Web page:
For Americans (and many others), “where were you on 9/11?” is in the same category as an earlier generation’s “where were you when President Kennedy was assassinated?” There are some events that are etched in the common memory, and a few that then stay there as their longer term impact becomes apparent. Here is a brief personal retrospective on that day 15 years ago, and its immediate aftermath in Niger, where I was at the time.
On the afternoon of Tuesday, September 11, 2001, I was in the weekly meeting of the senior Peace Corps/Niger staff in Niamey. In those days, senior staff meetings were held in the office of the Country Director, Jim Bullington. a third-floor suite along one side of the Peace Corps building that accommodated his desk at one end overlooking the busy Route de Ouallam, and a conference table at the other end, close to the door.
Partway through the meeting, Jim got a call from the US embassy. Routine calls would not go through to his phone during staff meetings, only calls from the embassy – under whose authority the Peace Corps country operation functioned – or calls of an emergency nature. Jim returned to the table, looking rather grim, and told us that the office would close for the day, saying somebody had flown a plane into one of the World Trade Center (WTC) towers.
There was no further information, and no context. I remember my first thought was of something along the lines of a small plane. We retreated to our offices to check online, and then the dimensions of what had happened – and what was still unfolding – became clear. I remember seeing a photo on the New York Times site of one of the towers gone and the other standing, then of that one gone too. Then even that far away, a torrent of news – the Pentagon, flight 98, air traffic shut down, and much speculation about what, who, why, and whether anything else might be in the offing. Watching from afar the immediacy of the infamy and tragedy seemed somewhat buffered, but the perspective from a distance also amplified concerns about what was happening.
As Peace Corps staff, our primary concern was about the volunteers posted in several regions of the country – their safety, as always, but in this case getting in touch to make sure everyone had the news and was handling it. As I recall, we reasoned that there was no need to bring volunteers back to Niamey, and may have advised against travel for the time being.
There was one volunteer however who somehow had not heard and called me to ask what happened. Apparently neighbors had told her something terrible had transpired in the US before other volunteers in the network reached her. When I explained, she was particularly distressed, as she was originally from one of the communities near the WTC. I spoke with Steve Peterson, the Admin Officer at the time, and a vehicle was sent to pick her up and bring her in. As I recall it turned out she did not know anyone who was in the WTC at the time.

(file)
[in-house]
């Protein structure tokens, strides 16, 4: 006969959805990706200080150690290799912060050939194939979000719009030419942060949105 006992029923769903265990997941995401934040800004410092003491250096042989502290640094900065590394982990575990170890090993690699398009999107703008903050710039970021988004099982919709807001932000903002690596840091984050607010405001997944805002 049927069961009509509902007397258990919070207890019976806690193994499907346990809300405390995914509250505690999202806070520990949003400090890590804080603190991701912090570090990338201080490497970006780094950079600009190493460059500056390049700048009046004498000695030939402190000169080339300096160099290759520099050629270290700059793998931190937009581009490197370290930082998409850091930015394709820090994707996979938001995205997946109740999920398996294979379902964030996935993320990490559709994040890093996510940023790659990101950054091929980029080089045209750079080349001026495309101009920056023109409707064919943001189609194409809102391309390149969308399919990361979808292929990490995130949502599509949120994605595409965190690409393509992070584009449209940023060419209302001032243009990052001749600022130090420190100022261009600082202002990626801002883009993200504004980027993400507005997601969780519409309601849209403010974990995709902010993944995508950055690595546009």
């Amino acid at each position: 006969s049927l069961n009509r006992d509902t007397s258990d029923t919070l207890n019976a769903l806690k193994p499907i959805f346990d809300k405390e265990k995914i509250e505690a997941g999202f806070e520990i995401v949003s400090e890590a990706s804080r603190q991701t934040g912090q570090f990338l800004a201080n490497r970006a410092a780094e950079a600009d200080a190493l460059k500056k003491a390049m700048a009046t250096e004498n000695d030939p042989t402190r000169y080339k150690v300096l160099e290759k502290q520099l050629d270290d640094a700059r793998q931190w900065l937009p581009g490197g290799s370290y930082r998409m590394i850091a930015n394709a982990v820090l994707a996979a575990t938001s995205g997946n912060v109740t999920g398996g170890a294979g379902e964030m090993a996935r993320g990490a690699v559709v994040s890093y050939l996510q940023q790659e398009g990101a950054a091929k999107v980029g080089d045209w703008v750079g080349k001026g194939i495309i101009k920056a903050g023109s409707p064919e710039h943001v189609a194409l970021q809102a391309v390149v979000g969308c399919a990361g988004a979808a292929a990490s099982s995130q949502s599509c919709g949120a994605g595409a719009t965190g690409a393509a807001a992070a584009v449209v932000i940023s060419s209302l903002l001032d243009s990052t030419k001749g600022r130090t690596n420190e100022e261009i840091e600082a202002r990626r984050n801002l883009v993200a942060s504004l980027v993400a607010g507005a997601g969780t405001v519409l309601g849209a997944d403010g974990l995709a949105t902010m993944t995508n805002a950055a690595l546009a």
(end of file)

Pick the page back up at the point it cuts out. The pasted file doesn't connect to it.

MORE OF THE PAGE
The embassy for its part, was extremely concerned about possible local ramifications of the events of 9/11. I wasn’t privy to their discussions, but we were at one point told that Peace Corps staff such as myself who traveled outcountry to visit volunteers would have to go with armed escorts. Some number of the American staff of the embassy in Niamey had been directly or indirectly affected by the 1998 terrorist bombings of the Nairobi and Dar es Salaam embassies, and that may have been the lens through which they saw the risks after the 9/11 attack. In any event, Jim, who had been a career foreign service officer and ambassador, had dealt with crises before, and was able to argue (as I recall) that this order would be problematic and counterproductive for Peace Corps volunteers.
Ultimately it was decided to revisit the issue of volunteer safety and security with Nigerien government partners in the regions where we had volunteers – namely visiting the regional governors and their staffs. The embassy Deputy Chief of Mission, Stuart Symington IV, led this mission on which I was the Peace Corps representative, in my capacity as one of the associate directors. This did have an armed escort of Nigerien troops – a first in my experience – but we did not go to volunteer posts.
Eventually things settled into a new normal. Mostly the day to day operations of Peace Corps were the same in Niger – life and work there has its rewards and challenges that are the main story (see for example a personal take on the situation the year after I left Niger). And through it all, our Nigerien friends, colleagues, and counterparts were very supportive and sympathetic.
But there was greater attention to safety and security, and a higher level of the usual concern overseas about potential impacts of US actions elsewhere – such as the invasion of Afghanistan – on life where you are. It was a transition period about which more could be written. I have not yet read Jim’s 2007 book Adventures in Service with Peace Corps in Niger, but perhaps he has some mention of 9/11.
For me personally, I did not return to the U.S. again for two years. Many Americans recounting their experience witnessing 9/11 abroad write of returning home to a different country. That was to some extent true for me too, but by 2003 when my family and I were again in the U.S., that change was not unexpected.
One other note: The first, and for long the only, bridge over the Niger River in Niamey, is named after John F. Kennedy.